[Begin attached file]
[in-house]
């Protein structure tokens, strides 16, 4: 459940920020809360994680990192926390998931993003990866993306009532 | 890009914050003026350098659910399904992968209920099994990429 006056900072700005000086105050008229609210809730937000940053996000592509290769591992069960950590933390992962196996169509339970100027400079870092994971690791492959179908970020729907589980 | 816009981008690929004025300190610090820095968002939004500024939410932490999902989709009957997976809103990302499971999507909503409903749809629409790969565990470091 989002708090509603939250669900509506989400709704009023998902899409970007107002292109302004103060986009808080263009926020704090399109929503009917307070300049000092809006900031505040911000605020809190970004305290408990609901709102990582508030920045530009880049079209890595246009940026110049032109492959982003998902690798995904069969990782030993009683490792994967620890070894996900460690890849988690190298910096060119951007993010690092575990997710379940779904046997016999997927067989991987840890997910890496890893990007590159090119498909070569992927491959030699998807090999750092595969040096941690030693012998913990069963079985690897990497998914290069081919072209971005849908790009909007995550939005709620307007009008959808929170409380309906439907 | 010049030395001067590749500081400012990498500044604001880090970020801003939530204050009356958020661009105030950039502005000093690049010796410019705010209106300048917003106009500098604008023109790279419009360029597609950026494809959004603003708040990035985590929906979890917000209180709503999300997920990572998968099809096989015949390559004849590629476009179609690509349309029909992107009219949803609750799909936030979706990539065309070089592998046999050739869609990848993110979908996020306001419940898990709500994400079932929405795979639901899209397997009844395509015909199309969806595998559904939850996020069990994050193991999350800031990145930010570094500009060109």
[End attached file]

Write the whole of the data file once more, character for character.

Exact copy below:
[in-house]
């Protein structure tokens, strides 16, 4: 459940920020809360994680990192926390998931993003990866993306009532 | 890009914050003026350098659910399904992968209920099994990429 006056900072700005000086105050008229609210809730937000940053996000592509290769591992069960950590933390992962196996169509339970100027400079870092994971690791492959179908970020729907589980 | 816009981008690929004025300190610090820095968002939004500024939410932490999902989709009957997976809103990302499971999507909503409903749809629409790969565990470091 989002708090509603939250669900509506989400709704009023998902899409970007107002292109302004103060986009808080263009926020704090399109929503009917307070300049000092809006900031505040911000605020809190970004305290408990609901709102990582508030920045530009880049079209890595246009940026110049032109492959982003998902690798995904069969990782030993009683490792994967620890070894996900460690890849988690190298910096060119951007993010690092575990997710379940779904046997016999997927067989991987840890997910890496890893990007590159090119498909070569992927491959030699998807090999750092595969040096941690030693012998913990069963079985690897990497998914290069081919072209971005849908790009909007995550939005709620307007009008959808929170409380309906439907 | 010049030395001067590749500081400012990498500044604001880090970020801003939530204050009356958020661009105030950039502005000093690049010796410019705010209106300048917003106009500098604008023109790279419009360029597609950026494809959004603003708040990035985590929906979890917000209180709503999300997920990572998968099809096989015949390559004849590629476009179609690509349309029909992107009219949803609750799909936030979706990539065309070089592998046999050739869609990848993110979908996020306001419940898990709500994400079932929405795979639901899209397997009844395509015909199309969806595998559904939850996020069990994050193991999350800031990145930010570094500009060109």